5.  Finish the Emergency Fund. When you get to this step, I want you to pat yourself on the back and hug each member of your family. What you just accomplished is very uncommon. The rest of this journey is going to be a lot more fun. Take a look at the amount you spend on monthly expenses. You have the number? Now multiply that number by 6. This is what you should have in your Emergency Fund. Use the funds you we’re using in the “Debt Snowball” to get started. The purpose of having this much in your Emergency Fund is to ensure that, if anyone in the family loses their job, you have funds available to keep everything normal until you figure out what you will do next. It all does not have to be in cash. Be smart and ladder it in different, short-term securities that maximize interest earned but become available, as you need it.

6.  Maximize Your Investments. It’s now time to start cooking with gas. Start to interview independent, certified financial planners. Proudly show them what you have accomplished to date and seek advice on how to best maximize your retirement savings. They should layout multiple investment vehicles to include living trusts for maximizing return on your investments. The goal at this stage is to have a plan to fully fund your retirement goals and put the monthly savings plans on automatic payment.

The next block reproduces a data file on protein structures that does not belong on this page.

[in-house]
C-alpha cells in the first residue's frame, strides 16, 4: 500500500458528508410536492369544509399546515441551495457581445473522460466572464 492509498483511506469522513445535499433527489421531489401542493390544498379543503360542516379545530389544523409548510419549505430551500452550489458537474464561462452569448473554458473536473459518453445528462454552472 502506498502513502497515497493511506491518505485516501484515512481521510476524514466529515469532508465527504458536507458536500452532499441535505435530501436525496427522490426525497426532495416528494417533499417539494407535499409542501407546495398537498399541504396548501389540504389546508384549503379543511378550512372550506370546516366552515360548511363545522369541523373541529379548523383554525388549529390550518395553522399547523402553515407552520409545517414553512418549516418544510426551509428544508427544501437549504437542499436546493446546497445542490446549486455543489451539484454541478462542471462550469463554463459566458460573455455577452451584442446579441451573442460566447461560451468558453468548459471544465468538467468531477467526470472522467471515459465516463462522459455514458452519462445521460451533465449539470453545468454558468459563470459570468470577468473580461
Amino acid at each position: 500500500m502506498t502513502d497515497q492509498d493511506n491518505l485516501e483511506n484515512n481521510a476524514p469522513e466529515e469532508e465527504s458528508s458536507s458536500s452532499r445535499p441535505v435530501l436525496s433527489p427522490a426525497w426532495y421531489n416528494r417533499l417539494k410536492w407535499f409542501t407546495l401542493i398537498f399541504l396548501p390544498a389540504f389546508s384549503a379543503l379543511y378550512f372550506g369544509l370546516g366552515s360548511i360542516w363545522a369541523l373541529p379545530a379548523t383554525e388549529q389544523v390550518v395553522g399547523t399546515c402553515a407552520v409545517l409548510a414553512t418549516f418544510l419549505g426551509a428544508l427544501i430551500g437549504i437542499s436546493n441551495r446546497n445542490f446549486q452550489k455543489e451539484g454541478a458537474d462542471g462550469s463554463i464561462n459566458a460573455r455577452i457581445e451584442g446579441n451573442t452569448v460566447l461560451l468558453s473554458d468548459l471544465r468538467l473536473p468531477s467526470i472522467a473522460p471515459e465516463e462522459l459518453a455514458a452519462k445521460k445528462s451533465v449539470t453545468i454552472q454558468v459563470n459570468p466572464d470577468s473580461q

7.  Be creative for paying your children’s college fund. Yes, funding your personal retirement comes before paying for your children’s college education. One of the greatest financial acts of love you can offer your kids is to not be helpless, dependent, and broke in your old age. It could happen because of events out of your control, but to not try given all of your knowledge and resources borders on “generational theft.” After your retirement plan is in full gear, partner with your kids on developing plans to pay for their college. Remind them that college is about developing a professional skill that will earn them a job and career. If you can’t pay for their schooling outright, be creative. For example, encourage them to do part-time work and do a “matching program” where they pay some and you pay some of the tuition. Take out student loans for the remainder that your child can easily see paying back over 10 years after graduation. Come up with an arrangement where both you and your children see education as an investment in the future, not simply a period to go find themselves.